Legal Indexing and Legal Indexes
‘An index and a bibliography have been integral components of scholarly monographs,…This is where they tend to start reading a new book – from the back…’ (Agata Mrva-Montoya)
According to Nancy Mulvaney an index is “a structured sequence—resulting from a thorough and complete analysis of text—of synthesized access points to all the information contained in the text.”1
When our search results are broader than what we want, it can come across
as noise and distract us.
the index isn’t just a list of entries, it is structured. In other words, the index shows relationships between various subjects, thus leading users to more specific or related topics that might meet their information needs more closely.
An index should lead users to relevant material, to significant content chunks that provide useful information, rather than to passing mentions of words.
Thus, indexes are not concordances—lists of every occurrence of every word in a text. This is primary reason why indexes are much more valuable in certain cases that searches. Search results are often overwhelming or even useless; the fact that a word or phrase is mentioned in the text does not mean that the subject is discussed in the text. And it is the discussion that provides information for the user.
Large indexes often provide alphabetical anchor links at the top of the index, which take users quickly to the portion of the index they need to use.
Through the use of multiple access points or “see” references, indexes help translate the vocabulary of the users to that of a text. A site index acts as an important complement to the site map or table of contents.
As an open indexing system, the index of the Encyclopedia selects terms from a previously created list of terms that exists separately from the text itself. These term lists are a list of selected terms (titles, topics, etc) and thesauri, which show relationships between terms (related terms, broader terms or narrower terms). This term list help the indexer of the Encyclopedia select the most appropriate term to describe the specific text being analyzed.
an index is preferable to a concordance. We also believe a real index is preferable to even the best keyword-based search engine, for the following reasons:
• All the entries are visible. Using a good index, you make discoveries: material related to what you’re looking for, terms you might not have thought to look under, and concepts the author and indexer considered important.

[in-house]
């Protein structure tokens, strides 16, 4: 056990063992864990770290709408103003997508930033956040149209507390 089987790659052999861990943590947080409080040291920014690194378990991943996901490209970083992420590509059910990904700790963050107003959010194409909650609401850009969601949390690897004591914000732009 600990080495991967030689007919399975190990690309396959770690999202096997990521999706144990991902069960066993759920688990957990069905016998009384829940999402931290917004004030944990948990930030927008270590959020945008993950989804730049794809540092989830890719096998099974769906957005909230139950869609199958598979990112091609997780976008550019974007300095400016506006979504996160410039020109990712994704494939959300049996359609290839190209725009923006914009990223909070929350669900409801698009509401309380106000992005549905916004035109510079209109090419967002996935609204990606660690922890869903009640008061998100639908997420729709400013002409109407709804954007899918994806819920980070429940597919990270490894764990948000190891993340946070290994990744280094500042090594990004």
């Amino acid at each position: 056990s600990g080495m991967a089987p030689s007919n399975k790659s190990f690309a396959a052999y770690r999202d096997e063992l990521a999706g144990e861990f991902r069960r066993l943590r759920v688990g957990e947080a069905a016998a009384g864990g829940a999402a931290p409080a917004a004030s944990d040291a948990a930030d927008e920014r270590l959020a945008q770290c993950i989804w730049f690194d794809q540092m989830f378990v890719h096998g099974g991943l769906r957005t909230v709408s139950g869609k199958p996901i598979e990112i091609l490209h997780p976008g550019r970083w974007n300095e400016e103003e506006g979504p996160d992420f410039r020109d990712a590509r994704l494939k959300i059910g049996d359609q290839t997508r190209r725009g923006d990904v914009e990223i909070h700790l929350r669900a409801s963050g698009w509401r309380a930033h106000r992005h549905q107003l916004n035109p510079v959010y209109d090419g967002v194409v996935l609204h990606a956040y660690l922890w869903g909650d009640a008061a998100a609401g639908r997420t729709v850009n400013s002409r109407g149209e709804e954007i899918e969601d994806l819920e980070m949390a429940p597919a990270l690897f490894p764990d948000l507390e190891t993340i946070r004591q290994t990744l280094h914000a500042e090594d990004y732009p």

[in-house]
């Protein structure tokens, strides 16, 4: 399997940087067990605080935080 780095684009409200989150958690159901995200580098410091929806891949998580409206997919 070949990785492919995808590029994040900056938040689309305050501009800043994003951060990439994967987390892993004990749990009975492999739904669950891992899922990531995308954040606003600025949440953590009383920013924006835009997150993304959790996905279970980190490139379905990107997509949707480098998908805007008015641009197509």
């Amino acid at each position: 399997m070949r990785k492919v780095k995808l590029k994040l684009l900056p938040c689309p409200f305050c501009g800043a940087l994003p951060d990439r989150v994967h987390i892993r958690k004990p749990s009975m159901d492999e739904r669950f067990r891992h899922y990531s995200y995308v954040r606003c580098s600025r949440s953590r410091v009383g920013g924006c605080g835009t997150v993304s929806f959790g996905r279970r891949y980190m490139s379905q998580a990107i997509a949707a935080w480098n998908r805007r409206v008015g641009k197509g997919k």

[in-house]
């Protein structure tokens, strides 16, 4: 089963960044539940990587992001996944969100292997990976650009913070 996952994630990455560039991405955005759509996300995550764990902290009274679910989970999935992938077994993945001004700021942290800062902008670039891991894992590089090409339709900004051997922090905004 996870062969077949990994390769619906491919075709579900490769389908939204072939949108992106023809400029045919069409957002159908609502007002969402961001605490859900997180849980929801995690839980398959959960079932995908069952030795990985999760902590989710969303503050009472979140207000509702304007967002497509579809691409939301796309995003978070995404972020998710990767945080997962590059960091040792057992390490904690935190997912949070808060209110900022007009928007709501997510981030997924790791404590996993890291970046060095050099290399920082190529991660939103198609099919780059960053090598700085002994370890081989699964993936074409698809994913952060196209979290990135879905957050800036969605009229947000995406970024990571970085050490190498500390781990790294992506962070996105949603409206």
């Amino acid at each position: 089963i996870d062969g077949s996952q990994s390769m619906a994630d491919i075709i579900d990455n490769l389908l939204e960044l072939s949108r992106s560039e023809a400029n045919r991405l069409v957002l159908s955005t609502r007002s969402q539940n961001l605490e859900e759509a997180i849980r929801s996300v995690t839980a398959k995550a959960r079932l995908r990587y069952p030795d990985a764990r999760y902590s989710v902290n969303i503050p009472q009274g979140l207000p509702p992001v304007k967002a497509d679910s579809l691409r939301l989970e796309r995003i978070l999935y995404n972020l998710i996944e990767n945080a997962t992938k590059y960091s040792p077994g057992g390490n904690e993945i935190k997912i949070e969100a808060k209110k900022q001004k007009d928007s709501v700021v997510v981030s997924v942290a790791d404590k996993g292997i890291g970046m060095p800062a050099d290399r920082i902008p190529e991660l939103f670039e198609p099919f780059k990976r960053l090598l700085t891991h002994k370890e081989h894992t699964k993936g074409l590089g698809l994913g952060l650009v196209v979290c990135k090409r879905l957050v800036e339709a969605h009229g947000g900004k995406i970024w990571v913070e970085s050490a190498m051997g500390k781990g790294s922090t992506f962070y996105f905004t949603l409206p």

• Creating the index gives the author and indexer a chance to focus on the content, to see the document as a whole, to identify inconsistencies, and improve the content of the document.
• For most of us, the most familiar access method is the one that’s been around the longest: the kind of index at the back of a book.
• You can:
• •Use hierarchical relationships (looking at broader and narrower terms)
• •Use subheadings to explore aspects of a topic
• •Use related term relationships to get ideas of other places to look
• Indexes often provide a level of specificity intermediate between the table of contents and search results
In the BNA Usability Study [into use of legal books], index users had an 86 percent success rate while text searchers had only a 23 percent success rate. The study included both single answer and more complex research tasks.’
•They also found that use of indexes saved time.
Documents dealing with the law require special treatment. Practitioners such as barristers and solicitors often need both rapid and accurate access to specific subjects within primary legislation, whilst for the lay person unhindered access to popular subjects in legal commentaries is more important.
Legal documents requiring especially good finding aids. Legal indexes are often more strongly and obviously structured than other scholarly texts, with sectional breakdowns and an outline format.
Legal texts often require deeply structured, complex indexes.
Code section number entries are indexed all together alphabetically under “Section” and then numerically:
Code Section 401(k) plans
Code Section 403(b) annuities
Code Section 457 plans
Section 401(k) plans
Section 403(b) annuities
Section 457 plans
The Encyclopedia usually cross jurisdictions. A subchapter or an entry might discuss both the federal requirements and the individual requirements of each state. For the index, it is extremely important to make clear what jurisdictions are being covered, in both the main headings and subheadings of an index keyword, and to do so consistently. For instance, if a topic appears in a section discussing some federal issues, there are subheading for the same topic in state sections.
The complexity of terminological relationships in an encyclopedic text usually demands deep structure, that is, more than one level of subheading.
Deep structure is also required simply by the amount of information presented in a large text. Discussions of a small topic may range over many pages and section numbers, requiring intensive breakdowns.
Users can’t simply scan all the subentries under a main topic to find what they want; they have to be able to locate it alphabetically or chronologically. Legal indexes seldom allow prepositions and “small words” as initial subheading terms, since they get in the way of quick scanning, and reverses are very common. The indexers spend a lot of time formulating strong subheadings and are likely to list the same topic multiple times under the same main heading to cover all the bases.